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The Daily Cardinal Est. 1892
Wednesday, May 22, 2024

Thirty percent of polling stations located in sewers on other side of town

The increase is directly correlated with rising public uproar over gerrymandering.

All articles featured in The Beet are creative, satirical and/or entirely fictional pieces. They are fully intended as such and should not be taken seriously as news.

On Election Day, some find themselves scrambling. This often means figuring out where to vote, how to get there or scheduling it into an already busy work day. Sometimes, it’s not as easy as looking up polling locations online and plugging the address into a phone. In fact, some polling stations are located in a spot that won’t be found on a typical city map — sewers. 

The 2022 midterm elections are no different. A report published early the morning of Nov. 8 found that 30% of polling locations are found in underground sewers. 

Cobb County, Georgia — an area where voters have already had difficulty casting their ballot — is one hotbed. County elections director Janine Eveler gave insight as to how the underground locations are accessed.

“First, eligible voters should seek out a map of their town. It should be available online. After locating their home address, voters should determine which spot on the map is furthest away. The correct sewer will be vaguely around that area,” Eveler said.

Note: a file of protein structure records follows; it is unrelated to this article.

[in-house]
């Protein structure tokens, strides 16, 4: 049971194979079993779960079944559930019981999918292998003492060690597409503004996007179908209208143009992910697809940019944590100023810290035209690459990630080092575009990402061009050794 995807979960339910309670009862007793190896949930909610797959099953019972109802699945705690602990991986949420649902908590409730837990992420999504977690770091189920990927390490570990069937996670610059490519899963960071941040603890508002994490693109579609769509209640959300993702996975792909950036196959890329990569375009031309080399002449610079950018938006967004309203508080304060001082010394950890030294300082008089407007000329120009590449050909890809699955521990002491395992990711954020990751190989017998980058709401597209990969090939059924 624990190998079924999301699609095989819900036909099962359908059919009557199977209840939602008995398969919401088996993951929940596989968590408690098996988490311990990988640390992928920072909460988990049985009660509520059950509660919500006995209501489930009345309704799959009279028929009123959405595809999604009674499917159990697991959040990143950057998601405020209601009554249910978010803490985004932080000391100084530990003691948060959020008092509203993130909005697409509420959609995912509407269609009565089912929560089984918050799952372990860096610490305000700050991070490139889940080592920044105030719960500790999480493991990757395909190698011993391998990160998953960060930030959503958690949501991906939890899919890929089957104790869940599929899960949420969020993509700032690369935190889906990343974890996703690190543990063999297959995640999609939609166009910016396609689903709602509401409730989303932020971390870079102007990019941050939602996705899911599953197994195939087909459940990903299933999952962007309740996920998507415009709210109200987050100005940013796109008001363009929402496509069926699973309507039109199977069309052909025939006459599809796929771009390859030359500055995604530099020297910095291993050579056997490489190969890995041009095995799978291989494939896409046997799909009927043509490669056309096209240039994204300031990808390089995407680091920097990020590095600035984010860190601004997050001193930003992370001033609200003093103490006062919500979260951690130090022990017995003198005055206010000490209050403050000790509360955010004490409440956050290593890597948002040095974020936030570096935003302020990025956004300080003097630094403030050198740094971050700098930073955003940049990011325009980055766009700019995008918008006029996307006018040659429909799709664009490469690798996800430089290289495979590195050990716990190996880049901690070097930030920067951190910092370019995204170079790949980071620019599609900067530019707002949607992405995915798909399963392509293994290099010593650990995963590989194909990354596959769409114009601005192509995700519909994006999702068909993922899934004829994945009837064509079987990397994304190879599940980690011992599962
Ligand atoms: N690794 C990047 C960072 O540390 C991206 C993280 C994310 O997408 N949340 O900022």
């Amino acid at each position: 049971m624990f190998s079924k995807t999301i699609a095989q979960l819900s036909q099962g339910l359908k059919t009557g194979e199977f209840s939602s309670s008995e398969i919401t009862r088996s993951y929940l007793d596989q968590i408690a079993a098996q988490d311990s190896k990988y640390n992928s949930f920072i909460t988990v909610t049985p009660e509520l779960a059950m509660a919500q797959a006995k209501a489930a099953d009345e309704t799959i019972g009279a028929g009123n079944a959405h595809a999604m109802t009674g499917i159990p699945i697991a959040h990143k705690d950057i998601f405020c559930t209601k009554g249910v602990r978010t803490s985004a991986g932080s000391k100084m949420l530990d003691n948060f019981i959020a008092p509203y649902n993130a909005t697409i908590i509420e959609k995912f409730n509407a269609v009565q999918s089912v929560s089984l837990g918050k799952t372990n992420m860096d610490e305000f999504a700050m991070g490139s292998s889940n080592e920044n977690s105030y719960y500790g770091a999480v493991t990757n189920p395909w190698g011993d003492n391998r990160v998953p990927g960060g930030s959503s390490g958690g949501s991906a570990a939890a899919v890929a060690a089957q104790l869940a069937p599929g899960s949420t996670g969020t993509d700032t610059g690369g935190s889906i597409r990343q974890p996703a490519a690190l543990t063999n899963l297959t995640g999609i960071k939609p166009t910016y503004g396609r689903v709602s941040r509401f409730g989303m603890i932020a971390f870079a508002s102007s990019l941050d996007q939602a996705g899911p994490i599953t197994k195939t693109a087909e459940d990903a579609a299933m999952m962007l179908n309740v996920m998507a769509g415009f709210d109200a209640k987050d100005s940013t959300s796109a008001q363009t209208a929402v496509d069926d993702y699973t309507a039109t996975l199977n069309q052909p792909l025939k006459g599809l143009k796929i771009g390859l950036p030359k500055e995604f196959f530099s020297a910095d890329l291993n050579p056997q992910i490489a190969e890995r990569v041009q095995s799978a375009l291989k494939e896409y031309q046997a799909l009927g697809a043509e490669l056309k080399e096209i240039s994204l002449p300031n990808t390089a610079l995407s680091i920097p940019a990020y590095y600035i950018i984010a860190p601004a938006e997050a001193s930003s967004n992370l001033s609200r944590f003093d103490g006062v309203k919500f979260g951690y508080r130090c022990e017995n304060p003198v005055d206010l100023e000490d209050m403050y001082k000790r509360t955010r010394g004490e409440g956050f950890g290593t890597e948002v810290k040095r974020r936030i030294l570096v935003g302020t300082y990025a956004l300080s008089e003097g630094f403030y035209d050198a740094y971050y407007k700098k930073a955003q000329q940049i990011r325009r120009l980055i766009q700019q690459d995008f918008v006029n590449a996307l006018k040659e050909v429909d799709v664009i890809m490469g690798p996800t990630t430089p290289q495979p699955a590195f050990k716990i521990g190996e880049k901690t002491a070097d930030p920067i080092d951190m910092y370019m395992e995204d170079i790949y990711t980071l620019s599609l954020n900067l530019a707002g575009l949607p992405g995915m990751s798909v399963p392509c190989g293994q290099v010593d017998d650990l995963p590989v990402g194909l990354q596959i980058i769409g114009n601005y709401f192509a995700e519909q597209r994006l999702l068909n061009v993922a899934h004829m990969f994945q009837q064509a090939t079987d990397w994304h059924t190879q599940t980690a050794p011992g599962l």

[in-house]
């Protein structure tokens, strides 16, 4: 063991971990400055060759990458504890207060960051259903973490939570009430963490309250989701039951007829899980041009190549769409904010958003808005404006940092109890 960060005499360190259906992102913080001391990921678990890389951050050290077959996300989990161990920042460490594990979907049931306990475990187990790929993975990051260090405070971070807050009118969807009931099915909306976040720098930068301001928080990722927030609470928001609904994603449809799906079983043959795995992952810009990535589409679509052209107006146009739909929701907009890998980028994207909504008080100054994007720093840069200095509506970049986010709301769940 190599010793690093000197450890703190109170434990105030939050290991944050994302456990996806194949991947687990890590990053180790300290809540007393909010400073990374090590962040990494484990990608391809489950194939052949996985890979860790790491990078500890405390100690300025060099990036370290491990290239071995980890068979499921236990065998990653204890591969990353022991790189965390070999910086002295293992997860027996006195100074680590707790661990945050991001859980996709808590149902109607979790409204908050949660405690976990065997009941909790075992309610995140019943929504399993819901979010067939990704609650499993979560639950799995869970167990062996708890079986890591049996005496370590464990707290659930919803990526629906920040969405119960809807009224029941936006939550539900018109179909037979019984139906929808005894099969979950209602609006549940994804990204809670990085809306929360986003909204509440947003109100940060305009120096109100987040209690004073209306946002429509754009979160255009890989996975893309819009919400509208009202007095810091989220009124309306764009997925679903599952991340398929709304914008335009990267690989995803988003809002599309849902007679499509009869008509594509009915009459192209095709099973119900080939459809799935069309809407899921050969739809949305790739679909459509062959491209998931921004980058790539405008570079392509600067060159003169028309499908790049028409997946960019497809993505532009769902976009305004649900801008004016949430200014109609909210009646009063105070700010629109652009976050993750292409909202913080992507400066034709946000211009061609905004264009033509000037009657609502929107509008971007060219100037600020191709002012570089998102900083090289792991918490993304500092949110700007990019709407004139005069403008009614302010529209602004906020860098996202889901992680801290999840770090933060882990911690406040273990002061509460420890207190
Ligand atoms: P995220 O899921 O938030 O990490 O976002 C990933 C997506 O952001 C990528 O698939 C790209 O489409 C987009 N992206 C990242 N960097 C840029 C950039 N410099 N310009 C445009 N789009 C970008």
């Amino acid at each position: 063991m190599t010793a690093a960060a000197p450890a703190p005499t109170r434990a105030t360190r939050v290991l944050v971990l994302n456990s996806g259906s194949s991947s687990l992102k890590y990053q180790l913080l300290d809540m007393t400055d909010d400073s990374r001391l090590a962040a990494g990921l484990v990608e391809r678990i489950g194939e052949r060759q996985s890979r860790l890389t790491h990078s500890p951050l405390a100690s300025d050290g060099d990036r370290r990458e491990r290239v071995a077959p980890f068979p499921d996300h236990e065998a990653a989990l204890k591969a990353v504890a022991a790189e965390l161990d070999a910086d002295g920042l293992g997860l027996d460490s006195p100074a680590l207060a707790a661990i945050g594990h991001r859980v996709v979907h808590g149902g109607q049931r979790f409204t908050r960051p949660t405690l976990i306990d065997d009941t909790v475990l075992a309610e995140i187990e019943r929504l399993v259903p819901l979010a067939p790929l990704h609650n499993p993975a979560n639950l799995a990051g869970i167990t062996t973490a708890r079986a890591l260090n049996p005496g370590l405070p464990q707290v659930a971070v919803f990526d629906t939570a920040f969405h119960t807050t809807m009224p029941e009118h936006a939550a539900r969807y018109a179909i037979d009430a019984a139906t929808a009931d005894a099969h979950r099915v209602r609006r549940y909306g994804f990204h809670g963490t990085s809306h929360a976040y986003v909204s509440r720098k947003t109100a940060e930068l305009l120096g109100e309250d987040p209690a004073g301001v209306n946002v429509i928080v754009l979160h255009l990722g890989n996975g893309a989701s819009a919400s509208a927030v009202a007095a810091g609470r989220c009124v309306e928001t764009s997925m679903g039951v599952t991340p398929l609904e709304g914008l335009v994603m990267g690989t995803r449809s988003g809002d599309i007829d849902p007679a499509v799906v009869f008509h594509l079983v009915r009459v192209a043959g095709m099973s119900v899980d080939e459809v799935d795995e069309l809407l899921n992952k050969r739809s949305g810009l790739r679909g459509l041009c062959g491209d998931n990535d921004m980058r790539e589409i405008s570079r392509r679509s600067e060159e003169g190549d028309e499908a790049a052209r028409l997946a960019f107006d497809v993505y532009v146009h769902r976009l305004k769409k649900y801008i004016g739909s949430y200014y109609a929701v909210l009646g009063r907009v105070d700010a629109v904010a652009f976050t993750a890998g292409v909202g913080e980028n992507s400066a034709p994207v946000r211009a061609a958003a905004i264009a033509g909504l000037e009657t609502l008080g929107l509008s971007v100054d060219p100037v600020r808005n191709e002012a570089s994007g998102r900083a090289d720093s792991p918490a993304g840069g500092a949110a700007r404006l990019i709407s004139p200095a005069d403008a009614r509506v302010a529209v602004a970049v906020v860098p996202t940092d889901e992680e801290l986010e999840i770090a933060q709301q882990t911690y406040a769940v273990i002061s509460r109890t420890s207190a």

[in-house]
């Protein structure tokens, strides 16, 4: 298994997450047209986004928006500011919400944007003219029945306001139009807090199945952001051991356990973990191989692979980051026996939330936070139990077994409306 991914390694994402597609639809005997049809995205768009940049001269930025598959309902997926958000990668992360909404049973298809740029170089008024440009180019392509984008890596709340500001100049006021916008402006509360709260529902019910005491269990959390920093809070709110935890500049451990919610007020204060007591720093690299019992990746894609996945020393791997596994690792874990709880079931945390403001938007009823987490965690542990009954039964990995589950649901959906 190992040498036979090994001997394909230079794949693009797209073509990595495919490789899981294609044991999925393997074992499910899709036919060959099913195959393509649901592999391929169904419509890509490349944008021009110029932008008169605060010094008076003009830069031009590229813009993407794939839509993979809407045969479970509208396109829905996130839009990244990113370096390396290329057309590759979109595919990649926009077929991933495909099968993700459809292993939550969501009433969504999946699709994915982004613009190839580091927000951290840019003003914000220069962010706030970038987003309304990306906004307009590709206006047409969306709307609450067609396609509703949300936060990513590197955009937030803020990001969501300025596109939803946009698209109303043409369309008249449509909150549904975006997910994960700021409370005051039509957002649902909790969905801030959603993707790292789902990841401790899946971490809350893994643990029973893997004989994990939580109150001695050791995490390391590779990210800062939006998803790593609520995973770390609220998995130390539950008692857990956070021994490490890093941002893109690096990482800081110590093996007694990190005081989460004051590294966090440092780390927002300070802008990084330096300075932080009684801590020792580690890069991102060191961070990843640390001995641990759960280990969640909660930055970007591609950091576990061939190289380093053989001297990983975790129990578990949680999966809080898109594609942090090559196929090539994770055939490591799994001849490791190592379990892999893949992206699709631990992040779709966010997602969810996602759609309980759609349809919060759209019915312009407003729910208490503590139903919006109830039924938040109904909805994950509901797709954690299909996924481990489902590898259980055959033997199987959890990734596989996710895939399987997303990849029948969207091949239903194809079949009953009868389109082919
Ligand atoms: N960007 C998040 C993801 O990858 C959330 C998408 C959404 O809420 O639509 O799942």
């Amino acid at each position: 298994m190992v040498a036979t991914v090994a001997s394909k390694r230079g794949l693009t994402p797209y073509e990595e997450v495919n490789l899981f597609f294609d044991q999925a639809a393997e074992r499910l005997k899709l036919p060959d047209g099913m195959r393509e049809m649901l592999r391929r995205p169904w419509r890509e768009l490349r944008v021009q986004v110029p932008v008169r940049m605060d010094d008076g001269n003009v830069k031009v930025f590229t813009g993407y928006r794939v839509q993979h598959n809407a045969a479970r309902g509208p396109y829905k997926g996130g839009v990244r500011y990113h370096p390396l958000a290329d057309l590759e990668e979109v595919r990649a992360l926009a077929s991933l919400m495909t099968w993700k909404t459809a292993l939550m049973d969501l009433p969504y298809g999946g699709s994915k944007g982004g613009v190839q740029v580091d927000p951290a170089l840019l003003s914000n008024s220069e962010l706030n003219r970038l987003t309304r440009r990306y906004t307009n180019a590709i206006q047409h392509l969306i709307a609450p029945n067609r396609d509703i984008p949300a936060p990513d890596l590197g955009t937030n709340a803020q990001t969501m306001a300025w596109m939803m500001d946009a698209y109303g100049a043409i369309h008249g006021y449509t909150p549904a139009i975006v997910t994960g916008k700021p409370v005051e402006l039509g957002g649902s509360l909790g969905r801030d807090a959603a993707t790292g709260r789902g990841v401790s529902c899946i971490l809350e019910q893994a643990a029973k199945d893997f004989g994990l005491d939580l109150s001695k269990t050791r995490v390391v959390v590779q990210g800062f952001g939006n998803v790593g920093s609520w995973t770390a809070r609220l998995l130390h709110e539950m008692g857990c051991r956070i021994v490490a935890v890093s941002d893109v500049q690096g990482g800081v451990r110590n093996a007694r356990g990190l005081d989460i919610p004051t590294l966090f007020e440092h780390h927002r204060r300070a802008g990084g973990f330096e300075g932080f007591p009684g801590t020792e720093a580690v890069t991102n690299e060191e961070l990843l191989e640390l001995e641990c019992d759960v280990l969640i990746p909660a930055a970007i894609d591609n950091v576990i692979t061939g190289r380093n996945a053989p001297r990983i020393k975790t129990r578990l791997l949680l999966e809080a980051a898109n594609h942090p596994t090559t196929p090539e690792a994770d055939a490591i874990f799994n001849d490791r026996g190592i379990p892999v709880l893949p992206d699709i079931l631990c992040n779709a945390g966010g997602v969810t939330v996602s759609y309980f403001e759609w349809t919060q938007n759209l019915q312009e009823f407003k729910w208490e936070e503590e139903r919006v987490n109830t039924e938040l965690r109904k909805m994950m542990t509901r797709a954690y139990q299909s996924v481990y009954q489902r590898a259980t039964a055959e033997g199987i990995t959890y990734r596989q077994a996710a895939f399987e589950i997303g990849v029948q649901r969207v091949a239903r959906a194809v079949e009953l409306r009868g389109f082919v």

There’s more to it than walking from street to street until a manhole is found. In fact, there are multiple manholes, all but one of which act as decoys. 

“It’s really a matter of security,” said Eveler. “We want to make sure that each vote counted is legitimate. Having one manhole that leads to the polling station and many more that contain deterrents like alligators, fiery infernos and really aggressive crabs holding vegetable mandolines just ensures that those trying to commit election fraud have to work a little harder,” said Eveler.

Even after reaching the correct entrance, the path to casting a ballot isn’t easy. Hopeful voter Sarah Merks, who got frustrated and turned around, shared her experience.

“As soon as I lifted up the manhole cover — which weighed like 250 pounds, by the way — there was an antsy guy wearing a buttonless button up covered in what looked and smelled like human excrement standing on a ladder. He kept asking me riddles. Like, plural. He wouldn’t even wait for me to respond before realizing he didn’t know what answer he was looking for. I couldn’t win. In the moment, I chose my sanity over the right to control my own body,” said an exhausted Merks.

Merks is not the only voter who has found himself walking home with an “I voted” sticker in hand after being assigned to appear in a sewer. In the case of Jamaal Wilks, he lost his vote after casting the ballot.

“I did what you’re supposed to do, right? I made my marks with a black pen and put it in the scanner. But then I started hearing these sounds, like the paper was being ripped up. Next thing I knew, the scanner got up and walked away. There was someone just sitting in a hollow machine. I biked across the city to be here, and a person ate my vote,” recalled Wilks, dumbfounded. 

Despite complaints, there is no indication that any of the sewer-based polling stations in the United States will be removed. In fact, the trend only seems to be increasing in response to public uproar over gerrymandering. It just goes to show — when the wrong people are in charge, someone always ends up smeared in shit.

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Mackenzie Moore

Mackenzie is the first ever editor of The Beet and actually made of over 62% beet.

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